Next is a thrilling tale of Foer's visit to a factory turkey farm - accompanying an ex-poultry employee turned activist. This is punctuated by a "rescue" (killing a bird that was dying slowly), and some personal thoughts from that activist.
This is followed by an essay from a factory farmer. To keep it short, I can only say it contains no surprises given its source. At the end, the farmer recommends education before seeing, trusting your head and not your eyes, and starting from the beginning to learn about animals and farming.
Foer uses this as a transition to a very brief history of animals, humans, and the beginning of farming. We discover the genesis of factory farming and the animals they have created. And the last word about life and death comes from a very proud small turkey farmer.
Foer next leads us down the causative path of factory farming and foodborne human infections. If our overdue pandemic doesn't scare you, then the details of the (lack of) regulation of these concentrated farms should.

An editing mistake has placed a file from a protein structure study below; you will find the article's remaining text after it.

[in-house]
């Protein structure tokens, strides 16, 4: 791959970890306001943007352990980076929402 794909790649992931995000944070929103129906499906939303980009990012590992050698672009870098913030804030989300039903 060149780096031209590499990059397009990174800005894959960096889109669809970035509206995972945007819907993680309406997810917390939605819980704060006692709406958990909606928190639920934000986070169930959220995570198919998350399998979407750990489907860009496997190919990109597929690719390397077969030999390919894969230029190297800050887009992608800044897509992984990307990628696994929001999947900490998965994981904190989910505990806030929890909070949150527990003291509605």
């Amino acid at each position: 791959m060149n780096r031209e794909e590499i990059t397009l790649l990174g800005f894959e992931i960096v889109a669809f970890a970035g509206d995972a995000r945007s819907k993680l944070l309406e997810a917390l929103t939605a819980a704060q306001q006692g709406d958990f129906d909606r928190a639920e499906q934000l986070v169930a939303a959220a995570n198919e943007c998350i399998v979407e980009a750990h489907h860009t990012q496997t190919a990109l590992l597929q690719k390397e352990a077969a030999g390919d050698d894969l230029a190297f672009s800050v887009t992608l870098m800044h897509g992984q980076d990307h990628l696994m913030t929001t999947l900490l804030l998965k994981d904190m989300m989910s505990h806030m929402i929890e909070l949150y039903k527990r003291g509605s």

Then we learn about the correlation between eating even uninfected animal products and our top killers: heart disease, cancer and stroke. While the evidence is overwhelming, this crucial information is constantly distorted by the animal industry, even into the scientific and government groups who are tasked with caring for our health.
"...we are constantly lied to about nutrition...When I say we are being lied to, I'm not impugning the scientific literature, but relying upon it. What the public learns of the scientific data on nutrition and health (especially from the government's nutritional guidelines) comes to us by way of many hands."
He discusses Marion Nestle's insider exposes of the USDA, and her comparison of the food industry with the cigarette industry.
Yes - let's talk about slaughter and manure.
We learn about the slaughter procedure at an independent slaughterhouse, and about the pigs facing their deaths. Foer's own contradictory feelings are a story in themselves - as he meets nice pleasant people at the slaughterhouse, his personal connection with his hosts conflicts with his feelings about what they are doing to the intelligent pigs.
Then we visit a small traditional pig farm, and hear the impassioned pleas of this now-niche farmer against the rise of the factory farms - remember that your food choices and purchases are "farming by proxy." Ironically, that story closes with the news that a factory farm was starting up right next to the small farmer's retirement property.